Tasks for Bon Om Touk:  Post a picture from your most recent or favorite vacation on the sea (or a lake, river, or any other body of water larger than a puddle), or if you're living on the sea or on a lake or a river, post a picture of your favorite spot on the shore / banks / beach / at the nearest harbour.

 

 

Square 3: November 11th:

St. Martin’s Day, also known as the Feast of Saint Martin, Martinstag or Martinmas, as well as Old Halloween and Old Hallowmas Eve, is the feast day of Saint Martin of Tours (Martin le Miséricordieux).  Veterans’ Day, or Armistice Day, marks the armistice signed between the Allies of World War I and Germany at Compiègne, France, for the cessation of hostilities on the Western Front of World War I, which took effect at eleven o'clock in the morning—the "eleventh hour of the eleventh day of the eleventh month" of 1918.  In the United States, Veteran’s Day is expanded to include all military veterans from any military action.

 

Book themes for St. Martin’s Day: Read a book set on a vineyard, or in a rural setting, –OR– a story where the MC searches for/gets a new job.  –OR– A book with a lantern on the cover, or books set before the age of electricity. –OR– A story dealing with an act of selfless generosity (like St. Martin sharing his cloak with a beggar).

 

Book themes for Veteran’s Day/Armistice Day: Read a book involving veterans of any war, books about WWI or WWII (fiction or non-fiction).  –OR– Read a book with poppies on the cover.

 

Tasks for St. Martin’s Day: Write a Mother Goose-style rhyme or a limerick; the funnier the better.  –OR– Take a picture of the book you’re currently reading, next to a glass of wine, or the drink of your choice, with or without a fire in the background.  –OR– Bake Weckmann; if you’re not a dab hand with yeast baking, make a batch of gingerbread men, or something else that’s typical of this time of the year where you live.  Post pics of the results and the recipe if you’d like to share it.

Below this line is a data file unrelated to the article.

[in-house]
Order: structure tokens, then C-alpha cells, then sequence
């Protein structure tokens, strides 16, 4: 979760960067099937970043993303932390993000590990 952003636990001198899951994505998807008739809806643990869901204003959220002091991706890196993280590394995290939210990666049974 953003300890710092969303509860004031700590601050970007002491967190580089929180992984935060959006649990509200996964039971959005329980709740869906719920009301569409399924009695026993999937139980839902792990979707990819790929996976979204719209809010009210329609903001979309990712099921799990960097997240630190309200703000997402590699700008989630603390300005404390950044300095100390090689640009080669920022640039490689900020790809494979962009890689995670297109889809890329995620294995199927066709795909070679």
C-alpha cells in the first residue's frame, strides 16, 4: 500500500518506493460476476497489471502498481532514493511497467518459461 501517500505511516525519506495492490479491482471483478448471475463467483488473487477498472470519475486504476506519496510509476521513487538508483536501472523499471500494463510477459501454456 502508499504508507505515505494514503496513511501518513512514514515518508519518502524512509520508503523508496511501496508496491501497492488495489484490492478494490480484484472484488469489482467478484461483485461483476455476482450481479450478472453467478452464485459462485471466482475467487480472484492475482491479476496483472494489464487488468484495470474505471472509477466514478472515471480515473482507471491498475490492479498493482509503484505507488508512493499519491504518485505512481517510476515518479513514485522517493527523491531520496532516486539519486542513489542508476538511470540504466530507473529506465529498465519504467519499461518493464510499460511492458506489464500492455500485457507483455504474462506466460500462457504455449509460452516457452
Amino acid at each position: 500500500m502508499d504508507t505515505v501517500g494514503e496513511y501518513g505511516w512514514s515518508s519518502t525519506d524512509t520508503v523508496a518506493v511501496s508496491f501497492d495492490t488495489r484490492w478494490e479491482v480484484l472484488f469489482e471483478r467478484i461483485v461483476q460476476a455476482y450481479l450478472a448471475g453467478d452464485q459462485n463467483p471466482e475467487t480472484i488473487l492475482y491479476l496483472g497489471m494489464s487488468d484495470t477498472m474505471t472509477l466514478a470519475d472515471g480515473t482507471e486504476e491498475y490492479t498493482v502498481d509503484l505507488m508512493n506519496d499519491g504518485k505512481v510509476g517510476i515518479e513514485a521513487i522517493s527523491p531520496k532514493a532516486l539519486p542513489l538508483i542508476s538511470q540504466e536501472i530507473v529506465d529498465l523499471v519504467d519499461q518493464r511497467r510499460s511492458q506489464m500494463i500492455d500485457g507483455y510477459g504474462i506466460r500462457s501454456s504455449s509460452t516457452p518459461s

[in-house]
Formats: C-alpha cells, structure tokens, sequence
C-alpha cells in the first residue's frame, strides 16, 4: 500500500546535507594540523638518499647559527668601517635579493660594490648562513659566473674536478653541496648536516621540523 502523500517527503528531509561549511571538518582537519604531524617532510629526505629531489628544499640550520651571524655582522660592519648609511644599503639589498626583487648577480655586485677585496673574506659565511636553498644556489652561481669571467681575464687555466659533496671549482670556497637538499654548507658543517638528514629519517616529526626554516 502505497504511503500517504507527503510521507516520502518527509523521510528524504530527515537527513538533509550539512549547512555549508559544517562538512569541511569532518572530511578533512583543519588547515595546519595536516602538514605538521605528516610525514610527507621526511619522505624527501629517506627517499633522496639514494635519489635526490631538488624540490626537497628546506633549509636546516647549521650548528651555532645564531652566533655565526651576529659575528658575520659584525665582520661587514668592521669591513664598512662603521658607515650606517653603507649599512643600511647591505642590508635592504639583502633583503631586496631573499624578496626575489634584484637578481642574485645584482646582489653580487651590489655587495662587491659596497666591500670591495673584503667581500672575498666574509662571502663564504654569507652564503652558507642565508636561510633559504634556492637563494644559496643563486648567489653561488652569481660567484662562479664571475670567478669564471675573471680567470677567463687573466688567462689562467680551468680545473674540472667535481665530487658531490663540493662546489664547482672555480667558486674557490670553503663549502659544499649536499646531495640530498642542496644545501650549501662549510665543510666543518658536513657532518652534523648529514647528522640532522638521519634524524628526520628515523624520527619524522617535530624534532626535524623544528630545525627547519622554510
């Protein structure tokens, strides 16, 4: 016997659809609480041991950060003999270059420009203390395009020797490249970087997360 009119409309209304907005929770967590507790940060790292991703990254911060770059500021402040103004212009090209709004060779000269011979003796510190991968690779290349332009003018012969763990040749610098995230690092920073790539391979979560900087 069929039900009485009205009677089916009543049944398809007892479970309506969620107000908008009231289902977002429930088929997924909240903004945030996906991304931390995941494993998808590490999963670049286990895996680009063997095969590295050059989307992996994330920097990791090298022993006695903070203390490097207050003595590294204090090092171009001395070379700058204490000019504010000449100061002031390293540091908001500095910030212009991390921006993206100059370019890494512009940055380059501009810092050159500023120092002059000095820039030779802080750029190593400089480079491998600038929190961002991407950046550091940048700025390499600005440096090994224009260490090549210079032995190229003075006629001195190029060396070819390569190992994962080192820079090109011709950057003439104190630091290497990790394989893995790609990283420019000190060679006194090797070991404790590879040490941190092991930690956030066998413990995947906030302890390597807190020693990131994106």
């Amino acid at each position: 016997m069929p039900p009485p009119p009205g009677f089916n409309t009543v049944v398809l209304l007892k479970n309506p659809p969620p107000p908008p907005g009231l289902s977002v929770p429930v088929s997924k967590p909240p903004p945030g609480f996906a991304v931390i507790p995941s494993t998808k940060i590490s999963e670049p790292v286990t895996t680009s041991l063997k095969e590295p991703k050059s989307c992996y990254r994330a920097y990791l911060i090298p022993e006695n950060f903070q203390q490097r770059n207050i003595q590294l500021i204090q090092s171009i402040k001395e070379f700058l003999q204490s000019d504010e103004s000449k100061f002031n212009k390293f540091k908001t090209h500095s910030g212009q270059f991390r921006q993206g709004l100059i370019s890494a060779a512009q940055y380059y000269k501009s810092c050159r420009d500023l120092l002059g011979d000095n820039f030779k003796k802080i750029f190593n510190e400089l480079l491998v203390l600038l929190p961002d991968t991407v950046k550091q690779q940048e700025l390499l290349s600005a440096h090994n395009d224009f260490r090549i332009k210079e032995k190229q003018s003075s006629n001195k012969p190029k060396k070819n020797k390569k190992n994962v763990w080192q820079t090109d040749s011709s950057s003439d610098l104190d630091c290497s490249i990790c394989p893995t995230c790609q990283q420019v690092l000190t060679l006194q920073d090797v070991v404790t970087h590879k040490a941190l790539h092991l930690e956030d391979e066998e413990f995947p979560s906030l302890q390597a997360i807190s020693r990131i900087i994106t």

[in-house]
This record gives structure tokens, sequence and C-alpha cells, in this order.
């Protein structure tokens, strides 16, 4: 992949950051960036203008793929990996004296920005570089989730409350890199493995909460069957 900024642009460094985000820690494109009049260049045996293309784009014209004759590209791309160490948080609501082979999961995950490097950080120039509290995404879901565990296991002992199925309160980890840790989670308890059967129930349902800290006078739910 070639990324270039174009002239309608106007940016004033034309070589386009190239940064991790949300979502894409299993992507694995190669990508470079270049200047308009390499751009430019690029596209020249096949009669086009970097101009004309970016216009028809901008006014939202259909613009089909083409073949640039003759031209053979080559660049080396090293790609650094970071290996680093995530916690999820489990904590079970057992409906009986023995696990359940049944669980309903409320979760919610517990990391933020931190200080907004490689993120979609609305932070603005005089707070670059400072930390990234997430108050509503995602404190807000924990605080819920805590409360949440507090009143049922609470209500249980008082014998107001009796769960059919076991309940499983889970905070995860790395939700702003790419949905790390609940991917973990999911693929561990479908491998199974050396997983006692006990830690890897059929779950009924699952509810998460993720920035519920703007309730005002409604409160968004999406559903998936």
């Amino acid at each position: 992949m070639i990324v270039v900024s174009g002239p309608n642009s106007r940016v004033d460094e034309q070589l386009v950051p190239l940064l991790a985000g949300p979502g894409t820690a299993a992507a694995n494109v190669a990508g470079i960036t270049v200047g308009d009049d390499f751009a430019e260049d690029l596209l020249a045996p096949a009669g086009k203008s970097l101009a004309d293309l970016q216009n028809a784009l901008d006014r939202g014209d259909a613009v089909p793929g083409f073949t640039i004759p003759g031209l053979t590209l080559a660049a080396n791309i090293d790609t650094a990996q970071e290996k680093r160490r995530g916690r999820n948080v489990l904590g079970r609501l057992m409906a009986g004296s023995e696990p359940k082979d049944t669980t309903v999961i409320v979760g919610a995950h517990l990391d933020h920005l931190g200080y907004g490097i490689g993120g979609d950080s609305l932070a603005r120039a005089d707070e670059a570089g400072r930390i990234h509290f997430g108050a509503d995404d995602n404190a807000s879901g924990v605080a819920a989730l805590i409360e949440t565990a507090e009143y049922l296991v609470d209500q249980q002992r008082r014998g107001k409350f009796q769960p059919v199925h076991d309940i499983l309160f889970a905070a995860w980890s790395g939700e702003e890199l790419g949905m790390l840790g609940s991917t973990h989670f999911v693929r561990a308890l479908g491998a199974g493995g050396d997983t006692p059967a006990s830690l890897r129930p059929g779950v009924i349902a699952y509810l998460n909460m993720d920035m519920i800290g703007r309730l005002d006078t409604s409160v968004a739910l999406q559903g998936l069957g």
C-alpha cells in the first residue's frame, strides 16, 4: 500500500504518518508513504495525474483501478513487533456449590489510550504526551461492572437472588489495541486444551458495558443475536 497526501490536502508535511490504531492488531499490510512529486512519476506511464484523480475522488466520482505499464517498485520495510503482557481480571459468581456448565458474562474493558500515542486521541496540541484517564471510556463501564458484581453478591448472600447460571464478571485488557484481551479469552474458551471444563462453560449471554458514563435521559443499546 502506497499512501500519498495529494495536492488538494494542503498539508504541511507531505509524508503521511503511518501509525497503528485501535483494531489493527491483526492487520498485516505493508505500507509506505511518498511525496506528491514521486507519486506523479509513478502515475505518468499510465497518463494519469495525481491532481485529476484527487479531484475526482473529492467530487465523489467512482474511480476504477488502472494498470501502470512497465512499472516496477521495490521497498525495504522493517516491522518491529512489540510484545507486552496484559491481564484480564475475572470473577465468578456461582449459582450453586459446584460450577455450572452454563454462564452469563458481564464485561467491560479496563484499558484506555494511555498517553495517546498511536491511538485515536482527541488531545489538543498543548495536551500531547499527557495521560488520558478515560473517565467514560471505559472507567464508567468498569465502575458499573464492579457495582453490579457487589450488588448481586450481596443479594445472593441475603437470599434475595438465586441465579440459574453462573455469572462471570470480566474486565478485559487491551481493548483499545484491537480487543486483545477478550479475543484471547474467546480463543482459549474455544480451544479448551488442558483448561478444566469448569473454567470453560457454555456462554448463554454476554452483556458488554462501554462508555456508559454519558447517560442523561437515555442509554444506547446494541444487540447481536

Tasks for Verteran’s Day/Armistice Day: Make, or draw a red poppy and show us a pic of your red poppy or other symbol of remembrance –OR– post a quote or a piece of poetry about the ravages of war. 

 

 

Square 4: November 22nd and 23rd:

Penance Day, or Buß- und Bettag (November 22nd), is a Protestant holiday and a public holiday in the state of Saxony and is an occasion for Protestant Christians to pray or reflect on quiet thoughts, and while Thanksgiving (November 23rd) started out as a purely US holiday (and Canadian! on October 9th), it’s now well-known around the world for its feasts, family togetherness, and as a holiday that strikes fear in the hearts of turkeys everywhere.

 

Book themes for Penance Day: Read a book that has a monk, nun, pastor / preacher or priest as a protagonist, or where someone is struggling with feelings of guilt or with their conscience (regardless over what).

 

Book themes for Thanksgiving Day: Books with a theme of coming together to help a community or family in need.  –OR– Books with a turkey or pumpkin on the cover.

 

Tasks for Penance Day: Tell us – what has recently made you stop in your tracks and think?  –OR– What was a big turning point in your life?  –OR–  Penance Day is a holiday of the Protestant church, which dates its origins, in large parts, to Martin Luther, who published his “95 Theses” exactly 500 years ago this year.  Compile a catalogue of theses (it needn’t be 95) about book blogging!  What suggestions or ideas would you propose to improve the experience of book blogging?

 

Tasks for Thanksgiving Day: List of 5 things you’re grateful for –OR– a picture of your thanksgiving feast; post your favourite turkey-day recipe.  –OR– Be thankful for yourself and treat yourself to a new book and post a picture of it.

 

Bonus task:  share your most hilarious turkey-day memory.

 

 

Square 5: December 3rd and following 3 Sundays:

Advent is a season observed in many Christian churches as a time of expectant waiting and preparation for the celebration of the Nativity of Jesus at Christmas.

 

Book themes for Advent: Read a book with a wreath or with pines or fir trees on the cover –OR– Read the 4th book from a favorite series, or a book featuring 4 siblings.

 

Tasks for Advent: Post a pic of your advent calendar. (Festive cat, dog, hamster or other suitable pet background expressly encouraged.) –OR– “Advent” means “he is coming.”  Tell us: What in the immediate or near future are you most looking forward to?  (This can be a book release, or a tech gadget, or an event … whatever you next expect to make you really happy.)

 

Bonus task:  make your own advent calendar and post it.

 

 

Square 6: December 5th-6th and 8th: